In Afghanistan, as winter sets in, temperatures across the country are set to plummet to as little as -20°C. Surveys conducted by the United Nations have found that, due to the conflict, around 1.6 million Afghans are living in tents and temporary shelters. Our local partners are doing everything they can to support them. Here are some stories from the frontline and how you can pray for this emergency.
Muhanned* is a father of three children. In his village, people are used to supporting each other through the tough times. But now, everyone finds themselves in a similar state of despair.
‘Drought, rise in prices and unemployment has affected all people,’ he shares. ‘How can I expect help from people when oil, rice and wheat are at a price that no one can afford?
‘We are not living like normal humans. How will life go on in a family without bread, clothes, fuel, and less than 80 pence per week?’
Every night, Muhannad and his wife have to listen to the cries of their hungry children. More than 3 million children like theirs are at risk from acute malnutrition.
‘I do not know what to do,’ says Muhannad. ‘How can I protect my innocent children this winter?’
Sumayya* was already struggling to feed her family before the change of government came into power. Five years ago, her husband was diagnosed with cancer. All of their savings were spent on medical costs, and then he passed away. Their neighbours paid for the funeral.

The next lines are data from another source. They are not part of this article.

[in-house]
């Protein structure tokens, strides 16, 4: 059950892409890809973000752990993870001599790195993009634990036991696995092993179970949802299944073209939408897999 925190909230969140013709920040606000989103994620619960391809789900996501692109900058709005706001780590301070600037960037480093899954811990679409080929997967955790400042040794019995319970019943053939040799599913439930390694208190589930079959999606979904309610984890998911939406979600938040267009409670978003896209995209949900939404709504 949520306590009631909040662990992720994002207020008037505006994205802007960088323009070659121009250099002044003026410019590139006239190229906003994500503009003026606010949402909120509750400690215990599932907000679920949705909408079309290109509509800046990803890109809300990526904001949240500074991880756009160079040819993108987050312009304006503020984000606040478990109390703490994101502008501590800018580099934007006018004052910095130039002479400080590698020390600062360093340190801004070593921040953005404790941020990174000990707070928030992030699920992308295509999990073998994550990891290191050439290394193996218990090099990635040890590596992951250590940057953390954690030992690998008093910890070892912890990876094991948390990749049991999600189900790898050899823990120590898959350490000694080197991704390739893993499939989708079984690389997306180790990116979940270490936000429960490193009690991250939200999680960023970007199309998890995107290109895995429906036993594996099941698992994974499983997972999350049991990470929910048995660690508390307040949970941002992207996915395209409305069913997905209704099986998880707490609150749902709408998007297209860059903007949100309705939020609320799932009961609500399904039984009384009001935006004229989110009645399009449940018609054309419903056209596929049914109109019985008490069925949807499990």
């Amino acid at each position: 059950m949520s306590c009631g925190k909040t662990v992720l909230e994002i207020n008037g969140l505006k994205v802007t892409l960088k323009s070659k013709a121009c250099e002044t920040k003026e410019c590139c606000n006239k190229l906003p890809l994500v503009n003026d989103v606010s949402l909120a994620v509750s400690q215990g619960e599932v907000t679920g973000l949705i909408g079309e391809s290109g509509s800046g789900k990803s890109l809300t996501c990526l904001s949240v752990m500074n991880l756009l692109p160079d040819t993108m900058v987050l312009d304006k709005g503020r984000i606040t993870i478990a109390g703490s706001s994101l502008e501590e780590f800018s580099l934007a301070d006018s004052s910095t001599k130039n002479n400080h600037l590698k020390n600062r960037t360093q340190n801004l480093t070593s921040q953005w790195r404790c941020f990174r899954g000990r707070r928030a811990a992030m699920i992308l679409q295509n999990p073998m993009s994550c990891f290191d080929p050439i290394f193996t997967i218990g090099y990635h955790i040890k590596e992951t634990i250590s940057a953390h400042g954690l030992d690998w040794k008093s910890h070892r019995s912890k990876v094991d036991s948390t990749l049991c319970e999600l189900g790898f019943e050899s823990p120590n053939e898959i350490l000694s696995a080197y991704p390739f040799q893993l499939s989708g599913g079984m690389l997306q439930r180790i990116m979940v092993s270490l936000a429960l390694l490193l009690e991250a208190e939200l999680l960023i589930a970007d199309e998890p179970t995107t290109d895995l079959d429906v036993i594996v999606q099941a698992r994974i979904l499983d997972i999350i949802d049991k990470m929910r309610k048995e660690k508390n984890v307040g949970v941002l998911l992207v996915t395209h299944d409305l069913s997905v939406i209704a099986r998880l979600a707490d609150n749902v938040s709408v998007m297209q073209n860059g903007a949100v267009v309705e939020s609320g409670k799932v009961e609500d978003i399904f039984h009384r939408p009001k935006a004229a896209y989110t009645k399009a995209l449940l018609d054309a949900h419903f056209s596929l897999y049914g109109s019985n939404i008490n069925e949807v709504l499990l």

Since then, Sumayya has been doing her best to provide for her family. But it is challenging, as a widow and a woman, to find work.
‘I have no work or income except that I borrow wool from the shops and turn them into yarn,’ shares Sumayya. ‘In return I receive two kilos of rice and four kilos of wheat. I give the food to my children, so that they do not die due to hunger, but it is not a stable opportunity – wool is not always available.’
Sumayya has also been forced to withdraw her children from school – it is a luxury the family can no longer afford, especially with the rise in living costs.
‘The price of goods, especially food, is rising every day,’ explains Sumayya.
‘I am afraid worrying too much may eventually make me ill, and my children – who are fatherless – will become motherless too.’